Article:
Landing Phase

Attitude actuation and main engine translation loads will play a major role in this phase of the mission. Likewise the external hardware must not be hindered by the physical proximity of the spacecraft as it approaches the lunar surface. There is a possibility, to be determined by the communications and science groups, that a microsatellite and/orseveral water detection penetrator devices will be deployed in this phase of the mission. Loads and support structures for these activities must be accounted for in the general bus design.

As mentioned previously, the actual landing regime is yet to be determined. The structures group should work in close coordination with the oxygen production and propulsion teams to ascertain the jeopardy posed to the oxygen production mission by lunar soil sample contamination by landing exhausts. The possibility of the use of a lunar rover for sample collection may make a soft touch landing possible even if the immediate landing site is contaminated. The likelihood of a controlled freefall landing has been discussed and would include a ten meter drop to the lunar surface. The landing gear and possibly a crushable material system, similar to that used in military equipment airdrops, must limit the acceleration of the general bus structure to the g-force tolerances imposed by the WEAKEST internal hardware member. The prime consideration of the landing accelerations is the SURVIVAL OF THE OXYGEN PRODUCTION PLANT AND THE SOIL COLLECTION SYSTEM. Currently 10 g's has been set as an arbitrary maximum for the landing accelerations of the bus structure and its internal payload. Also, the final maximum displacement of the spacecraft from the lunar surface horizontal must be considered of reasons of spacecraft stability and operation of possible gravity intensive devices such as shakers on the oxygen production plant.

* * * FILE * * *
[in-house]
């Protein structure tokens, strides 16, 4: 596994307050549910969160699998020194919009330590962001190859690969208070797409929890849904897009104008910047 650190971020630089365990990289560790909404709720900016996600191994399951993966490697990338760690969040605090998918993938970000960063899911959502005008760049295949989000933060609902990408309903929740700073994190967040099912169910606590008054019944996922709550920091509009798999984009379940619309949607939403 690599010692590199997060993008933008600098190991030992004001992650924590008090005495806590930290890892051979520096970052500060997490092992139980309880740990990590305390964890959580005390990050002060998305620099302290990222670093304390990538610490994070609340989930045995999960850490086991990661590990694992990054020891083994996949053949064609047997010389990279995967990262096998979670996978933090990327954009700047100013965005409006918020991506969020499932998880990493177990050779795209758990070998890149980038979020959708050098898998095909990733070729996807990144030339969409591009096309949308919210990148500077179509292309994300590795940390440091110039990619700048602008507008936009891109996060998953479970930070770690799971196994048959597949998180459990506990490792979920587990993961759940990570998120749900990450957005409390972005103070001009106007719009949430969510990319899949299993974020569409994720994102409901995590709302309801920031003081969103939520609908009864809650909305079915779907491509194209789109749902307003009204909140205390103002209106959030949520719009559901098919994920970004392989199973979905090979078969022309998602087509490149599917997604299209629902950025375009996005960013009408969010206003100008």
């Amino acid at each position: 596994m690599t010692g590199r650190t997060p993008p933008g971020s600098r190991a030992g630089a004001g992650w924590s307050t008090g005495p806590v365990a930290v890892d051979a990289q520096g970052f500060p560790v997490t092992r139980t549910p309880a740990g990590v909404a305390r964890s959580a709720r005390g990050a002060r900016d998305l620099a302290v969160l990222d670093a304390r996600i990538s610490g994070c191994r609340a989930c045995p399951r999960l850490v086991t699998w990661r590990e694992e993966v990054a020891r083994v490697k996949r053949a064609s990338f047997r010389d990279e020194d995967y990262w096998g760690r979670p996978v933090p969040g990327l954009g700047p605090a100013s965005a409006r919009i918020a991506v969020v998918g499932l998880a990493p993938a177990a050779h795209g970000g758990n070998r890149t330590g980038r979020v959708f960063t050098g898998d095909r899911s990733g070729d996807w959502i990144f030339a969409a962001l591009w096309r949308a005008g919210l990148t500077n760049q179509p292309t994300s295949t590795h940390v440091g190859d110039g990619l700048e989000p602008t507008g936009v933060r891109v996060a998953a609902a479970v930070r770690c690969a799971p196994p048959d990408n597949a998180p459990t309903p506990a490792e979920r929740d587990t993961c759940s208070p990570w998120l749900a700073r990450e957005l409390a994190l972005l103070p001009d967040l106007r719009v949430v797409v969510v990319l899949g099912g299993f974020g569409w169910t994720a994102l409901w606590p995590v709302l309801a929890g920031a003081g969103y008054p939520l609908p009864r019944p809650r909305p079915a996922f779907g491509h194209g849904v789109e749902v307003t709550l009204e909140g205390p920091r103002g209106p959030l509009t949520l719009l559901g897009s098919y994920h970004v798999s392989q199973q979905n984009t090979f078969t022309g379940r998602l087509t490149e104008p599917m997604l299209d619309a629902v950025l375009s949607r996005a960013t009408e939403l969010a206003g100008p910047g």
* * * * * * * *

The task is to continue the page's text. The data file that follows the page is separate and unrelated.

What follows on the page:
Post-Landing Phase

After landing, the structural subsystem will operate as a platform for the lunar Oxygen production experiment. Radiation, thermal, and debris impact protection must be provided as well as secure platforms for communications and power arrays. The spacecraft will hopefully survive the 14 Earth day lunar night. This goal should be included in design considerations. The very fine and very sharp edges of the lunar soil must be protected against. Although there is no weather per se on the moon considerable dust may be kicked up at landing. Any movable parts on the spacecraft must be properly sealed to insure that they do not become contaminated by lunar debris and cease to function. This consideration is very similar to the problem that the desert sands present to tank commanders in the military.

Structural Suggestions and Questions:

Structural Interfaces

Input Group Interface/Information Output Group

Initial Spacecraft Mass EstimatePropulsion
PropulsionLaunch Vehicle Payload Size Constraints
PropulsionRefined Spacecraft Mass Estimate
All SystemsComponent Mass/Volume/Mounting Constraints
All SystemsComponent Acceleration Limits
All SystemsDynamic Loading Constraints
All SystemsMicrometeorite Protection Requirements
All SystemsRadiation Protection
All SystemsThermal ProtectionThermal
ThermalThermal Analysis/Suggestions
Sensors/O2Sample Collection System
SensorsRover Integration
Sensors/O2Penetrator??? Integration
SensorsMicro Satellite Integration
PropulsionMain Propulsion Vibrations
NGCManeuvering Loads (DeltaV's, Torques)
NGC/PropulsionRCS/MPS Propellant Consumption
PropulsionRCS Thruster Placement
PropulsionRCS/MPS Propellant Tank Volume/Pressure
PropulsionRCS/MPS Pressurization Tank Volume/Pressure
NGC/Com.Antenna Pointing Requirements
CommunicationsComm/Antenna Placement
PowerElectrical Bus Grounding
PowerBattery/Solar Panel Attachment

Landing Phase Accelerations (max)NGC

Landing Hazard IdentificationNGC

Landing Design RequirementsNGC

Mass PropertiesNGC

Structure/Component LayoutThermal

Structural References